From Non-Profit to For-Profit: The Fall of National Geographic Under Disney Ownership

The Changing Landscape of Journalism: National Geographic under Disney Ownership


In today’s digital age, the landscape of journalism has drastically changed. The rise of the Internet has made it accessible for everyone to obtain information for free, leading to a decline in the value placed on quality journalism. As a result, many news outlets struggle to maintain profitability, and the journalism profession itself is facing an uncertain future.

One example of this troubling trend is National Geographic, a once-prestigious publication that has struggled under the ownership of Walt Disney Co. Despite Disney’s immense yearly revenue of nearly $100 billion, it appears that National Geographic is being forced to close its doors. This decision is disheartening, as it is difficult to believe that a company of Disney’s magnitude cannot allocate a small portion of its earnings to support the journalism that National Geographic is known for.

National Geographic spokesperson Chris Albert claims that staffing changes will not affect the publication’s plans to continue producing a monthly magazine. However, the question remains: if they are laying off writers, who will be responsible for producing quality content? The concern raised by one commentator is that artificial intelligence (AI) may replace human writers in the future. In fact, AI content is already considered better than some human-written pieces, and it may soon rival the work of the most skilled writers.

The decline of National Geographic under Disney’s ownership is particularly disheartening because it was once part of the prestigious National Geographic Society, a non-profit organization. The transformation into a for-profit entity has seemingly led to the degradation of the publication’s quality and reputation. Many readers have noticed that the National Geographic website now primarily serves as an advertisement platform for Disney+, featuring beloved Disney characters like Buzz Lightyear and Star Wars figures.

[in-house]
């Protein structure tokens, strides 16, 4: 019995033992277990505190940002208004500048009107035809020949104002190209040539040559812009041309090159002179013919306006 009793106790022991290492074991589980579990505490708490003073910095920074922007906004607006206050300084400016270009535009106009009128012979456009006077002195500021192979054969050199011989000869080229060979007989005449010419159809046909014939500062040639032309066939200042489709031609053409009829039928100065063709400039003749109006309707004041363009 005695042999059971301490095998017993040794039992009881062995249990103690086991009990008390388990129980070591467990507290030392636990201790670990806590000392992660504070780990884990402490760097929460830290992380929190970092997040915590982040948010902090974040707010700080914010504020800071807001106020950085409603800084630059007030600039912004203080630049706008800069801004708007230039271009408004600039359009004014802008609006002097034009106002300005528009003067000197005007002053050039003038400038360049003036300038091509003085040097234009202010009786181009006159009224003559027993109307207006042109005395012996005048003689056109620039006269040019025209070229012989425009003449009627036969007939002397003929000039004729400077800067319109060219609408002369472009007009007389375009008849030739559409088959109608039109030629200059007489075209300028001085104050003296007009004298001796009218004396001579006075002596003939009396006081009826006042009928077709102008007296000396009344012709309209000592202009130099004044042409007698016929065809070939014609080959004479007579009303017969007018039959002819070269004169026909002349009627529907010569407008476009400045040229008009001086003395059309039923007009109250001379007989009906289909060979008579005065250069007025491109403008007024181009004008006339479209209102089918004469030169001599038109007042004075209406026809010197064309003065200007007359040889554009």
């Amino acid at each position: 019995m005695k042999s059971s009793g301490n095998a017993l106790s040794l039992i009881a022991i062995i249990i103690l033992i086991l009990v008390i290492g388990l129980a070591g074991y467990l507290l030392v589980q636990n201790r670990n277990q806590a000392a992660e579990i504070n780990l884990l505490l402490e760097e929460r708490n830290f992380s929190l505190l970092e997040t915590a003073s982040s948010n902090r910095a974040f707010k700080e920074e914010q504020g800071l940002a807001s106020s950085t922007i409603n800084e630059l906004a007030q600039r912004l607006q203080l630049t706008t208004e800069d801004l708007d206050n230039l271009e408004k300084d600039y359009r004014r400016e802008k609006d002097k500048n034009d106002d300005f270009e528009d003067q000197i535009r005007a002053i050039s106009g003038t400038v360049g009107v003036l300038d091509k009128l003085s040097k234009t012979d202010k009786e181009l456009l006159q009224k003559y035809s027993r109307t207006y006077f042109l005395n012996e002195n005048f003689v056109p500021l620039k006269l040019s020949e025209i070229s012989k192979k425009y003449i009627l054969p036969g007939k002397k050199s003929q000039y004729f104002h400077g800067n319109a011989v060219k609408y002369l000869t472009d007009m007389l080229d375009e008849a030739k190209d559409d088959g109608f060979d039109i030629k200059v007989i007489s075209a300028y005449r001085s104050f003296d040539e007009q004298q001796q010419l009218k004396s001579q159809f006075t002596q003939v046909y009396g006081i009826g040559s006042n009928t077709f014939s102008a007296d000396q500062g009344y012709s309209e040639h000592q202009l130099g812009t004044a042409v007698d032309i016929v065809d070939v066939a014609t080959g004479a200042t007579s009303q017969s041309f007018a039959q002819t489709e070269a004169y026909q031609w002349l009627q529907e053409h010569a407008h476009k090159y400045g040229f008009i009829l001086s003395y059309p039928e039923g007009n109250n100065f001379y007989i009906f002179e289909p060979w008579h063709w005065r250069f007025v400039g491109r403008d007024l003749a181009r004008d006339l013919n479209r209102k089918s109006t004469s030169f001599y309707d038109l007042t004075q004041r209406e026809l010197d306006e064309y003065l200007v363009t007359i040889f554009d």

The issue of cost also comes into play. National Geographic has just under 1.8 million subscribers, paying a relatively low rate of $20 per year. Considering the revenue generated from subscriptions, it seems plausible that a fair number of writers could be supported by this amount. However, it is unclear where the money is going, and it is surprising that more resources are not allocated to support quality journalism.

The situation with National Geographic is not an isolated incident. Other media outlets and industries are also struggling to remain viable. The recent closure of the Lunar Drive-in cinema in Melbourne highlights the challenges faced by businesses that are unable to adapt to changing circumstances. In this case, high taxation rates played a significant role in the demise of the cinema.

Ultimately, the decline of National Geographic and other media outlets raises questions about the future of journalism. The shift towards a digital and capitalist-driven era has proven detrimental to quality reporting. As readers, we must consider the value of reliable and well-researched information, and how our consumption habits contribute to the decline of journalism. The demise of National Geographic under Disney ownership should serve as a wake-up call to the importance of supporting quality journalism and the need for sustainable business models in the industry.

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